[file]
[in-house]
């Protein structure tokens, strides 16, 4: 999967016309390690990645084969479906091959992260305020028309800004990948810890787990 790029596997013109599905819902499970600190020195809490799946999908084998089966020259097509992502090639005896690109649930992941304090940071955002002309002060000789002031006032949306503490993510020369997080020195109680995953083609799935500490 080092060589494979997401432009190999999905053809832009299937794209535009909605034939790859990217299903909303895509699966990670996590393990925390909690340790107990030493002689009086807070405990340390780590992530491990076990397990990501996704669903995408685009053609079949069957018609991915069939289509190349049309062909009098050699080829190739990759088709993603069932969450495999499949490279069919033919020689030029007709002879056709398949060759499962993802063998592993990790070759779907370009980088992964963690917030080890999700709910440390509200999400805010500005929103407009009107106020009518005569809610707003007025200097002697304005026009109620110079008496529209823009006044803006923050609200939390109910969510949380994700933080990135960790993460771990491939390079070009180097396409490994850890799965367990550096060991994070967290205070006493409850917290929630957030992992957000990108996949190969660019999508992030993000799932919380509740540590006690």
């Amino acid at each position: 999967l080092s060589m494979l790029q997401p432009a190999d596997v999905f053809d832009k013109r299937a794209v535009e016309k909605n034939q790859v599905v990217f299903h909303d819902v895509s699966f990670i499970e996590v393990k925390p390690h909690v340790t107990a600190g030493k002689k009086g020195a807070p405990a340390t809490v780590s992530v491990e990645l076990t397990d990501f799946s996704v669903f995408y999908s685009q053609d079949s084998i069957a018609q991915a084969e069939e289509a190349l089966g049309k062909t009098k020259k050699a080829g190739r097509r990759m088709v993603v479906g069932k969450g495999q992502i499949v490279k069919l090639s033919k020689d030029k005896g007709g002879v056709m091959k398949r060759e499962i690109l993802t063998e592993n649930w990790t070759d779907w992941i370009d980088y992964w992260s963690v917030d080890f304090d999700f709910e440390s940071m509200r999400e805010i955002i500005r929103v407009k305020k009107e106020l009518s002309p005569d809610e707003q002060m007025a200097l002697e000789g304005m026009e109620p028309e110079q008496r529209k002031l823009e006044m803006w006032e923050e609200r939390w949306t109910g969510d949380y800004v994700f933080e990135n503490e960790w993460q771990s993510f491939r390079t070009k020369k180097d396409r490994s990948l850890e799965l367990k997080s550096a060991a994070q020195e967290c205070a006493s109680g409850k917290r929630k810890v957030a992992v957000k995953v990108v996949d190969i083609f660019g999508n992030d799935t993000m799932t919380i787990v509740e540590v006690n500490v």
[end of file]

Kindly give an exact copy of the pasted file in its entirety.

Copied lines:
[in-house]
């Protein structure tokens, strides 16, 4: 999967016309390690990645084969479906091959992260305020028309800004990948810890787990 790029596997013109599905819902499970600190020195809490799946999908084998089966020259097509992502090639005896690109649930992941304090940071955002002309002060000789002031006032949306503490993510020369997080020195109680995953083609799935500490 080092060589494979997401432009190999999905053809832009299937794209535009909605034939790859990217299903909303895509699966990670996590393990925390909690340790107990030493002689009086807070405990340390780590992530491990076990397990990501996704669903995408685009053609079949069957018609991915069939289509190349049309062909009098050699080829190739990759088709993603069932969450495999499949490279069919033919020689030029007709002879056709398949060759499962993802063998592993990790070759779907370009980088992964963690917030080890999700709910440390509200999400805010500005929103407009009107106020009518005569809610707003007025200097002697304005026009109620110079008496529209823009006044803006923050609200939390109910969510949380994700933080990135960790993460771990491939390079070009180097396409490994850890799965367990550096060991994070967290205070006493409850917290929630957030992992957000990108996949190969660019999508992030993000799932919380509740540590006690």
């Amino acid at each position: 999967l080092s060589m494979l790029q997401p432009a190999d596997v999905f053809d832009k013109r299937a794209v535009e016309k909605n034939q790859v599905v990217f299903h909303d819902v895509s699966f990670i499970e996590v393990k925390p390690h909690v340790t107990a600190g030493k002689k009086g020195a807070p405990a340390t809490v780590s992530v491990e990645l076990t397990d990501f799946s996704v669903f995408y999908s685009q053609d079949s084998i069957a018609q991915a084969e069939e289509a190349l089966g049309k062909t009098k020259k050699a080829g190739r097509r990759m088709v993603v479906g069932k969450g495999q992502i499949v490279k069919l090639s033919k020689d030029k005896g007709g002879v056709m091959k398949r060759e499962i690109l993802t063998e592993n649930w990790t070759d779907w992941i370009d980088y992964w992260s963690v917030d080890f304090d999700f709910e440390s940071m509200r999400e805010i955002i500005r929103v407009k305020k009107e106020l009518s002309p005569d809610e707003q002060m007025a200097l002697e000789g304005m026009e109620p028309e110079q008496r529209k002031l823009e006044m803006w006032e923050e609200r939390w949306t109910g969510d949380y800004v994700f933080e990135n503490e960790w993460q771990s993510f491939r390079t070009k020369k180097d396409r490994s990948l850890e799965l367990k997080s550096a060991a994070q020195e967290c205070a006493s109680g409850k917290r929630k810890v957030a992992v957000k995953v990108v996949d190969i083609f660019g999508n992030d799935t993000m799932t919380i787990v509740e540590v006690n500490v």